How would you like to see the next few years pan out?
I don't think that far ahead. I've got stuff in front of me. I know I've gotta do this, so I've gotta take care of myself this way…. I can only think so far ahead.
You must have your own life between all that, times when you're just being you at home.
I tried a bunch of times for a social life, but there's not a lot of time for that stuff. My life is in between gigs, and usually it's spent reading.
I can't imagine you watching much TV.
I don't. [There's] very little that's interesting for me. Sports, occasionally. Maybe baseball this year. It looks like an interesting year. But I can lose interest in that, too.
Are you a person who plays music at home?
In the car. I rarely listen to it at home. I'm trying to get to the point where I'm cooking dinner [and] I put on some music. I like that. I forget most of the time. But in the car I've been listening to music.
I've been listening for the last year or so to the Bob Dylan Sirius radio show (Theme Time Radio Hour). I really enjoy that. I love his voice. I love his music choices, the stories, the jokes.
We all grew up with DJs, and when FM radio came in, there were people who'd talk about the bands and would tell stories. I miss that aspect. Downloading music is great, but there's no intermediary to give you information. You can find it, but it's nice to have somebody say, "I want you to hear this. Now, this is a guy who comes from…" It makes it more personal than just do you like it or don't you?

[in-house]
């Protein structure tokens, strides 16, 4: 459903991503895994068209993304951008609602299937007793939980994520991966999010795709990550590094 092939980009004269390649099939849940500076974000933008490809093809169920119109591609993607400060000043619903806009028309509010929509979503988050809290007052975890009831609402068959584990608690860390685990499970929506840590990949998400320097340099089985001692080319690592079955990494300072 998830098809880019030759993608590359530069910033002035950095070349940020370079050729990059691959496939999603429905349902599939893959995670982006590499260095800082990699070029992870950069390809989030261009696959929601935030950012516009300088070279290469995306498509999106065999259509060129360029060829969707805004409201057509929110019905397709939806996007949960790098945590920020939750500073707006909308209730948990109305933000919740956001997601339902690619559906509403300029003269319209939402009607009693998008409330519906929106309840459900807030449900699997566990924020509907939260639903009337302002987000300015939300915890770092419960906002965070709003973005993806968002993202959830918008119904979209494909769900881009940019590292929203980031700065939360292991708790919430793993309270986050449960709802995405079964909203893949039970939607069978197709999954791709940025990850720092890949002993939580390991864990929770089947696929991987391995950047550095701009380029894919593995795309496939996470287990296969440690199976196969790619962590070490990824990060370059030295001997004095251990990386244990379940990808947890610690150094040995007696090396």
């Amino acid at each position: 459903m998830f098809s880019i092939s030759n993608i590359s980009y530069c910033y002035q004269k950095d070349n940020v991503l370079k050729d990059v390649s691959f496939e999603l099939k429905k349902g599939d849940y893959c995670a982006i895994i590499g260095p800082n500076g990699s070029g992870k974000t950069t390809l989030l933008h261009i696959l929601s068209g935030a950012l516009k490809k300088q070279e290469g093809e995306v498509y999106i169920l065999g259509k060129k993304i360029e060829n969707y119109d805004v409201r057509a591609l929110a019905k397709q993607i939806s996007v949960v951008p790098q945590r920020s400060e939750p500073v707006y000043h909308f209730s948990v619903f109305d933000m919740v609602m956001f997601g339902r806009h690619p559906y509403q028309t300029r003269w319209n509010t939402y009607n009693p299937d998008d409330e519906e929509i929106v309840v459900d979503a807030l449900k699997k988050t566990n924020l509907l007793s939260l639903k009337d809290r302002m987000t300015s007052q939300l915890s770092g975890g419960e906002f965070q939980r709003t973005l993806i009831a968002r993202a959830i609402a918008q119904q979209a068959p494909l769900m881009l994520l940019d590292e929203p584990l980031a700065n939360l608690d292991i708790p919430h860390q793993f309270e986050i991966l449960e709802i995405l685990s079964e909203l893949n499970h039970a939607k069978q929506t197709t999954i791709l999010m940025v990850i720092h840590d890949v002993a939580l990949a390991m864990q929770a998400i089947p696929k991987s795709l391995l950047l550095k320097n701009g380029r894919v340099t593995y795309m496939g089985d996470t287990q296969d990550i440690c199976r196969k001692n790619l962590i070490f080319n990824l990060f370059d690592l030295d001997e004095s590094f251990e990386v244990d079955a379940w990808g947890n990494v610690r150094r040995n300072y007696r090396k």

Steven does Underground Garage.
That's another one.
I can imagine you doing a blues show.
I've been offered that stuff. I just don't know when I'm gonna do it. I would only do it the way I wanted to do it, and that's as a psycho DJ from the '50s, but I don't know if they're ready for that. I don't know if I'm ready for that!
And I would obviously want to play whatever I wanted to play. Most of the things I've been offered say, "We want you to play '60s and '70s rock 'n' roll." I said no fuckin' way. I never want to hear that stuff again in my life! Really. I grew up listening to it, and I've listened to it for decades. No more Creedence Clearwater, please, no more Led Zeppelin.